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The first thing to do is to get your head around is the scale; space is big. The largest distances on Earth pale into insignificance. The equator is twenty two thousand miles around, but geostationary satellites are further away. The moon is ten times further away than that — a quarter of a million miles. Distances between the planets are measured in tens and hundreds of million miles. The nearest star is twenty trillion miles away (20,000,000,000,000). Our galaxy is five hundred quadrillion miles across (500,000,000,000,000,000). The nearest galaxy to ours is two thousand times further than that. The furthest object found so far, is ten thousand times further away than even this vast distance. That's 70,000,000,000,000,000,000,000 miles.
Fairly obviously miles are a hopelessly small unit to use. Astronomers use two other units when they are talking about distances.
- Astronomical Unit
- An AU is the distance from the Earth to the Sun: 92,955,807 miles
- A light year is the distance light travels in one year: 5,878,630,000,000 miles
I'll say this carefully, because it has been confused by many people, some of them science-fiction movie producers. The light-year is a measure of distance, not time.
Let's explore the light-year in more detail.
- One light-nanosecond is three hundred millimetres, or about one foot.
- One light-microsecond is three hundred metres.
- One light-millisecond is three hundred kilometres, or 186 miles.
- One light second is 186,000 miles, or not quite as far as the moon.
- One light-minute is eleven million miles.
- The sun is about four and a half light-minutes away.
- Pluto is about five and a half light-hours away. If there was a space-ship orbiting Pluto it's radio transmissions would take five and a half hours to reach us.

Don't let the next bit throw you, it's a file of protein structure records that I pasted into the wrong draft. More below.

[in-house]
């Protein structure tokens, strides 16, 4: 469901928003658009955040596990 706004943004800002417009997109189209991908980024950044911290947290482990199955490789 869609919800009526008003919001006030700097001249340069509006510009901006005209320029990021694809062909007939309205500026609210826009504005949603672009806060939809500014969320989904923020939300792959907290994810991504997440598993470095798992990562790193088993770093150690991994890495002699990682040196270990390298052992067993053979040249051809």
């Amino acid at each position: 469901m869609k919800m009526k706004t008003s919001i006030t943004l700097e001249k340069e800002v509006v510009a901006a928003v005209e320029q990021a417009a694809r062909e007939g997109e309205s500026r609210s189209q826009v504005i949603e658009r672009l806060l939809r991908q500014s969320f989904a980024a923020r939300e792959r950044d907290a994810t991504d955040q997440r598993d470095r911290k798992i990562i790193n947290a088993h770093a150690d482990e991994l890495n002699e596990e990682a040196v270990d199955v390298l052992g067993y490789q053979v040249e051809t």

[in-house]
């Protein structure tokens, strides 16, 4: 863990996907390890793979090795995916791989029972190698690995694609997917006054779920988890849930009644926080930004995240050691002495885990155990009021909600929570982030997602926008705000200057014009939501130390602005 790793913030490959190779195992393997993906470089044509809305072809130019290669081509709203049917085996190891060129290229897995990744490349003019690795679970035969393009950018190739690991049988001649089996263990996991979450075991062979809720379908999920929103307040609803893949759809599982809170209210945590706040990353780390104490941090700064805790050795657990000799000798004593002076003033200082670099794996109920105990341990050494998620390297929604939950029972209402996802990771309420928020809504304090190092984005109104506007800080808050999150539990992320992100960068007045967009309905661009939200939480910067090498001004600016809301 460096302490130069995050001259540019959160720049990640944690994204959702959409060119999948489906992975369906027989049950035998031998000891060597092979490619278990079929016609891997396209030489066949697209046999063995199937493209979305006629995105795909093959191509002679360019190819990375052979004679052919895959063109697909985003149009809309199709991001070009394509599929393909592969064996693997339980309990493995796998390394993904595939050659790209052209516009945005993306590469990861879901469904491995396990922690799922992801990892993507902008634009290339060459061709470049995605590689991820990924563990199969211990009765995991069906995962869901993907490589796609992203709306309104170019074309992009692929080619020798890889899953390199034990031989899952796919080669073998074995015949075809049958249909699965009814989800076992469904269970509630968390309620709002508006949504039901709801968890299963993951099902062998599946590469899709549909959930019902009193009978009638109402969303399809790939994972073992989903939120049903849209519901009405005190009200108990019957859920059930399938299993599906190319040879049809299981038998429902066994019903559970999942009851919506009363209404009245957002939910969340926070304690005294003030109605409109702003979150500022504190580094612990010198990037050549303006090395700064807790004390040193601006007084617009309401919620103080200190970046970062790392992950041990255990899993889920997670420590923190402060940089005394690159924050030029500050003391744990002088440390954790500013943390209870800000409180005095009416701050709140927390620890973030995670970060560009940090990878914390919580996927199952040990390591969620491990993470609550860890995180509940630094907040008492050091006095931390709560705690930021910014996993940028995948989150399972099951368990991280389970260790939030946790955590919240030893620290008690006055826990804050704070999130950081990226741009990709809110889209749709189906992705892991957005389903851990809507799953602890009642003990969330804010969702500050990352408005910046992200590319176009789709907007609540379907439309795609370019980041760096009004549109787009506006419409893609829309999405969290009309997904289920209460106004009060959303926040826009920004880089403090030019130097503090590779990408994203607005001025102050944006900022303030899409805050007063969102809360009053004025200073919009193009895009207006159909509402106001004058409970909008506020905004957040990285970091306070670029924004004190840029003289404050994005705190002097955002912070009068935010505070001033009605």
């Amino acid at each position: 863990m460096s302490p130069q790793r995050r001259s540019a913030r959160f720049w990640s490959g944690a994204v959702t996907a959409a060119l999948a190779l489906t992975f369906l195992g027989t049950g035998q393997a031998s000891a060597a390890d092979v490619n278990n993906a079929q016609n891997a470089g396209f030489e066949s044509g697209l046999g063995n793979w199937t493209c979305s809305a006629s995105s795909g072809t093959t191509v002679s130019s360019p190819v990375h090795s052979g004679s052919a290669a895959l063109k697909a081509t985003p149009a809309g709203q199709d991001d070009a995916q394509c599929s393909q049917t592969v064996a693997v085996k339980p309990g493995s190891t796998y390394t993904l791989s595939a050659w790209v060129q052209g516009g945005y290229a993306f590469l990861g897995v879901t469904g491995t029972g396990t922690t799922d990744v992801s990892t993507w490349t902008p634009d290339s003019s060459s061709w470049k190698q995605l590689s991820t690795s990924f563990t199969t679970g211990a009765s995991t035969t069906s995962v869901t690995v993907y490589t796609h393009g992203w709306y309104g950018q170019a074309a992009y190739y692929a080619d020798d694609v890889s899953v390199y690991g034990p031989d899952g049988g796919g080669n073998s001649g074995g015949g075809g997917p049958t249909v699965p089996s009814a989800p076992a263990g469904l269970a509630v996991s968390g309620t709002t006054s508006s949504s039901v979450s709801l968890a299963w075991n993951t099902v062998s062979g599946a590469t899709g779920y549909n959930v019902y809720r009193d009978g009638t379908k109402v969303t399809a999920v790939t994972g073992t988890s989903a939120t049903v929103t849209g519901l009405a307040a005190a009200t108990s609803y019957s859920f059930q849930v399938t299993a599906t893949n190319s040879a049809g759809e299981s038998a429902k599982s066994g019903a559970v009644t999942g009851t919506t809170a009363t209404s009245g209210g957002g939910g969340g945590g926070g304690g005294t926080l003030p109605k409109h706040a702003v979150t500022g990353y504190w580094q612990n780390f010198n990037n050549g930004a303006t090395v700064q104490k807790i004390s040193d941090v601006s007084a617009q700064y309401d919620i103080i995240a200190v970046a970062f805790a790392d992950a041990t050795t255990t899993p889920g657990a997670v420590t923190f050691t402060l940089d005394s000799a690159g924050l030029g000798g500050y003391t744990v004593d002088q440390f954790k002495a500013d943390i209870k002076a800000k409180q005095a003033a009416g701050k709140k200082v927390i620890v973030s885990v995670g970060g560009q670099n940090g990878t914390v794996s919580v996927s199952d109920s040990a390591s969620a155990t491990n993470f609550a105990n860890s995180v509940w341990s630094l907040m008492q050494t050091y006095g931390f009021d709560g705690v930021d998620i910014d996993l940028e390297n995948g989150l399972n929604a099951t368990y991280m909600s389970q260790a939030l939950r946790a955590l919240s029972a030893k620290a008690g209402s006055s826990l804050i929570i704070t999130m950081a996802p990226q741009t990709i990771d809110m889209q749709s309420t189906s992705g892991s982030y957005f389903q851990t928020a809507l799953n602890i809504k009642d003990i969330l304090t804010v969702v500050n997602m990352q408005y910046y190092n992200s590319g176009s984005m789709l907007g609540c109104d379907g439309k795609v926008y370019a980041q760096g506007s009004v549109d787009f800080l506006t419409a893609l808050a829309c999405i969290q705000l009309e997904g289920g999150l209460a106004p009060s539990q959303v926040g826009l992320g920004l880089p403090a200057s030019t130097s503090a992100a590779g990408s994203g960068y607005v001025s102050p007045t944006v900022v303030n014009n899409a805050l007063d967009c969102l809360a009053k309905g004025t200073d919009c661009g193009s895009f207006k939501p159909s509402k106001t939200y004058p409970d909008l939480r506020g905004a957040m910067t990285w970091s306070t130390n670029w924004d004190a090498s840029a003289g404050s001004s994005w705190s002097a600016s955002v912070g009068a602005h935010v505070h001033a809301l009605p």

- The nearest star is four and a bit light-years away.
- The galaxy is one hundred thousand light-years across.
- The nearest other galaxy is two and a half million light-years away.
- The furthest object is thirteen billion light-years away
Those numbers are easier to handle, but remember, if you've got the sort of car that just goes and goes and lasts ages and never breaks down, then in its entire life it might just make it as far as the moon. One point three light-seconds.
And if you take the entire automotive production of the planet for one year (70,526,531 vehicles in 2008), and drive each vehicle to death one after the other, then you would only get two thirds of the way to the nearest star when the last one wheezed to a halt. At an average speed of 60mph it would take you thirty three million years. To put that in perspective, thirty three million years ago is half-way back to the dinosaurs; there was no such thing as a cat or a pig, let alone a human being, and grass was new.
Time is something else with big numbers; a million years here, a billion there. Fortunately that is where it stops; the Universe was created only some fourteen billion years ago. But stop from time to time to consider what those numbers mean on the human scale.
- All recorded history is only five thousand years old.
- Ten thousand years ago there was no agriculture
- For two million years we were using only stone tools.
- The dinosaurs died out sixty-five million years ago
- Life evolved about three to four billion years ago.
- The sun will turn into a red giant and swallow the Earth in six billion years time.
Six billion years. You could fit recorded history into that over a million times. We could evolve from apes and create modern civilization one thousand times. We could even blow the planet up into little pieces and have it coalesce into a new planet, evolve new life, develop a new civilization, and the new guys would still have over a billion years to find some way to escape.
Space and Time
The fastest speed you can go in an Einsteinian universe is the speed of light. That's very fast — two thirds of a billion miles per hour — but it will still take years to get between the stars. Remember the closest one is over four light years away. Over four years at the speed of light.
We measure acceleration in g. One g pushes you back in your seat with the same force as Earth pulls you down. That's around about 0-60mph in 2.733 seconds.
- At 1g it would take nearly one and a half years to get close to the speed of light.
- The space shuttle accelerates at 3g
- A Saturn V rocket (as used by the Moon landings) accelerated at 4g
- At 10g untrained people pass out
- At 15g even the best trained astronaut will be unconscious
If we assume that either our spaceship is un-manned, or we have magical "inertial compensators", then at 100g it will still take five days to get to 99% of the speed of light, but only a fiftieth of a second to get to 60mph.